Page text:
Yet, we all know that a metal spoon, when shoved a bit too excitedly into some hard ice cream, bends. Permanently. One can bend it back, and in most cases the spoon will suffice all the same, but once that spoon bends – and stays that way – it is called a plastic deformation. Do that to an airplane wing and you’re in big trouble.
Plastic, the ubiquitous material in our modern lives, is often thought of as flexible and unbreakable, but it is precisely its opposite quality – its ability to change shape and form – that gives it its name. Plastic is coveted because of the ease by which we turn it into myriad shapes – bowls, keyboards, bags, etc. Not so with steel. Steel is elastic, which means once it’s formed it is hard (or harder) to change its shape.
Until recently, neuroscientists considered the brain to be a relatively static and unchangeable organ, especially in adulthood. A child’s brain may grow and develop, the story went, but once adulthood was reached it stayed largely the same. If someone had a mind like a steel trap, that was considered a good thing; it meant once remembered, always remembered (i.e. the brain doesn’t change). That is typical of the old story, an elastic brain that “changes” shape or contour during any particular thought sequence, then snaps back into place before the next round of Jeopardy.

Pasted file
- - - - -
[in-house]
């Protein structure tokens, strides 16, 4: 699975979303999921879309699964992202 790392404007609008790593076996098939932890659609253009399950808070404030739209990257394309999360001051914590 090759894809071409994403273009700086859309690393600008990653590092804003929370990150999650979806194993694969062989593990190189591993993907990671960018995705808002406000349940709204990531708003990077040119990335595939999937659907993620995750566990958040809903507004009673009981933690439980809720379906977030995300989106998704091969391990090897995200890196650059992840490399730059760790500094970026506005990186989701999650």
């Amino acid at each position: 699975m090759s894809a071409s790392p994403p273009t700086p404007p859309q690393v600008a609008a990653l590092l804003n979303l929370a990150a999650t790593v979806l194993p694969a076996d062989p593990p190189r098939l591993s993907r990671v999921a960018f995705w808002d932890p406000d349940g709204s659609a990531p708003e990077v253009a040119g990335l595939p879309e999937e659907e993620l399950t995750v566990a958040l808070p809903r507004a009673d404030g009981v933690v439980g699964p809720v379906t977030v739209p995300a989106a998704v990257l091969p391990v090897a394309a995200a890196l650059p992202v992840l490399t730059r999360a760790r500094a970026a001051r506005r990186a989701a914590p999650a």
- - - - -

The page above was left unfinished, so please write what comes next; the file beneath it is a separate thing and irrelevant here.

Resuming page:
Satisfying as that story might be, we now know it’s not true. Instead, the brain is now known to be highly plastic and deformable, and remains so through much of our adulthood and even into old age. By this, we don’t mean physically, as in get hit in the head and your brain deforms, but that the very process of thinking, the firing, re-firing and reclaiming of neurons, changes the structure of the brain. This is most apparent in childhood, but remains true throughout one’s adult life.